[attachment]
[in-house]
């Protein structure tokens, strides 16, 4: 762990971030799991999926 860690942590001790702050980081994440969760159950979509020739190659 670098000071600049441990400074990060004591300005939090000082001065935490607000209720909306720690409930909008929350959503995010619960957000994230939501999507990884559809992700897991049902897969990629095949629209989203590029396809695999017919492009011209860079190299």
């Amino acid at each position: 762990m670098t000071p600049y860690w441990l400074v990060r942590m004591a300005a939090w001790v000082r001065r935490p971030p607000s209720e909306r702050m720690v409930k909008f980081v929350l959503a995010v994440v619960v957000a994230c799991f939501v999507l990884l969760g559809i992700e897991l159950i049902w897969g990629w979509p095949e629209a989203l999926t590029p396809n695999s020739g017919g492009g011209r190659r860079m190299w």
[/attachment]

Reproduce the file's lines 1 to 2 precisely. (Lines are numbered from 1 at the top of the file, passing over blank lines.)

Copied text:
[in-house]
């Protein structure tokens, strides 16, 4: 762990971030799991999926 860690942590001790702050980081994440969760159950979509020739190659 670098000071600049441990400074990060004591300005939090000082001065935490607000209720909306720690409930909008929350959503995010619960957000994230939501999507990884559809992700897991049902897969990629095949629209989203590029396809695999017919492009011209860079190299």